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Colorado River study means it's time to cut water use now, outside experts say
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Colorado River study means it's time to cut water use now, outside experts say

A ring of light minerals delineates the high water mark on Lake Mead, the source of much of Tucson’s drinking water. Arizona has committed to leaving up to 720,000 acre-feet of its CAP supply in Lake Mead if it falls low enough.

Less water for the Central Arizona Project — but not zero water.

Even more competition between farms and cities for dwindling Colorado River supplies than there is now.

More urgency to cut water use rather than wait for seven river basin states to approve new guidelines in 2025 for operating the river’s reservoirs.

That’s where Arizona and the Southwest are heading with water, say experts and environmental advocates following publication of a dire new academic study on the Colorado River’s future.

The study warned that the river’s Upper and Lower basin states must sustain severe cuts in river water use to keep its reservoir system from collapsing due to lack of water.

That’s due to continued warming weather and other symptoms of human-caused climate change, the study said.

The study from Utah State University said Arizona and the other two Lower River Basin states may have to slash their take from the river up to 40% by 2050 to keep reservoirs from falling too low. The other Lower Basin states are California and Nevada.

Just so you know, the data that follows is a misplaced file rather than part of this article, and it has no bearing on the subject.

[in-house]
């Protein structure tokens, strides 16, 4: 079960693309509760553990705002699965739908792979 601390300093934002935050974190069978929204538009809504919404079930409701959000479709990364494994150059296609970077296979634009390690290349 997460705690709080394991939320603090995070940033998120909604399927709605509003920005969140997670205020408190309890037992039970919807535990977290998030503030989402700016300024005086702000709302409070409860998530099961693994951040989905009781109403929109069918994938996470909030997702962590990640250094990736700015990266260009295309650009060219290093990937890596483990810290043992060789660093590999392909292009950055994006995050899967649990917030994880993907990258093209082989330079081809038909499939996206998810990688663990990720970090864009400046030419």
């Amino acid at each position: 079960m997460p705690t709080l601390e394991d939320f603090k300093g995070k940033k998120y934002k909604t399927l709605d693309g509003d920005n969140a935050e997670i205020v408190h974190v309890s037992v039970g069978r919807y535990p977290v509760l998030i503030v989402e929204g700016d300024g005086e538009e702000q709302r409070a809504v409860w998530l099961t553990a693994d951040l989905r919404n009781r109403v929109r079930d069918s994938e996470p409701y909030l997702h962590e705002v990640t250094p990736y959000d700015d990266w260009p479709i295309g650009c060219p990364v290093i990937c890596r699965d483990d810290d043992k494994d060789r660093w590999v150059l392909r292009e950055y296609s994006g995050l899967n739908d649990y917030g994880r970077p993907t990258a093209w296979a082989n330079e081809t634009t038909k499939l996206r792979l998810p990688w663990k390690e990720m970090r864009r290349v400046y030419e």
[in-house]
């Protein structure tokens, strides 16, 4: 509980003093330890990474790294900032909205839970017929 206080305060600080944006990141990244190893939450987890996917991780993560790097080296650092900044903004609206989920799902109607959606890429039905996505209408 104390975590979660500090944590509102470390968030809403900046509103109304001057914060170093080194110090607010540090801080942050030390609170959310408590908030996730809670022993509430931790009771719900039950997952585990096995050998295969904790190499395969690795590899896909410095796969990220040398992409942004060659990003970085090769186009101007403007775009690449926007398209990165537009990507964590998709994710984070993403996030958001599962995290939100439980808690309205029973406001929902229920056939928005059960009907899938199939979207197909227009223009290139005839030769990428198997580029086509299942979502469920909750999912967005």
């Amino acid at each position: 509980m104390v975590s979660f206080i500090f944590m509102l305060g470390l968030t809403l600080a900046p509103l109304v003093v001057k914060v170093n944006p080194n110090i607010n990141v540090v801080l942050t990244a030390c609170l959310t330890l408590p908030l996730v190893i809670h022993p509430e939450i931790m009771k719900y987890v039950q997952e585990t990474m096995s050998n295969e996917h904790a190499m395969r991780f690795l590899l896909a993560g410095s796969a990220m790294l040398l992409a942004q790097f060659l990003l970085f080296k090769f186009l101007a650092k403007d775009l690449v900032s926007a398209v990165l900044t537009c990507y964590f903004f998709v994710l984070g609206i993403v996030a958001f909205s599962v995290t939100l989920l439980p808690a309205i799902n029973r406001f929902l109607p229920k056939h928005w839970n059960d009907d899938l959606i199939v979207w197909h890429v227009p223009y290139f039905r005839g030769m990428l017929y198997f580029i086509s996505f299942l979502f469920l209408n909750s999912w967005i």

The study also says the four Upper Basin states must dramatically scale back or kill plans to divert more water from an already depleted river. Those states are Colorado, New Mexico, Utah and Wyoming.

The study appeared as the seven states are preparing to renegotiate the operating guidelines that expire at the end of 2025.

More immediately, the first cutbacks in Central Arizona Project deliveries from the river — primarily to Central Arizona farmers — appear likely for next year.

Here’s the outlook of some experts:

CAP cuts: Officials of Arizona’s two biggest water agencies, the Arizona Department of Water Resources and the Central Arizona Project, declined to comment specifically on the study. They responded with more general, emailed statements acknowledging the need to adapt to continued drying and stating their readiness for the upcoming negotiations.

Outside water experts pulled no punches, however, on what they think this study means for Arizona.

Water policy analyst Kathryn Sorensen said she agrees with “everything” in the study, adding that it means “without bonus snowpack on a near-constant basis, some will have to use less water or go without.

“We are going to have to take a much harder look at how water is used in the basin,” said Sorensen, research director of Arizona State University’s Kyl Center for Water Policy and a former Phoenix water utility director.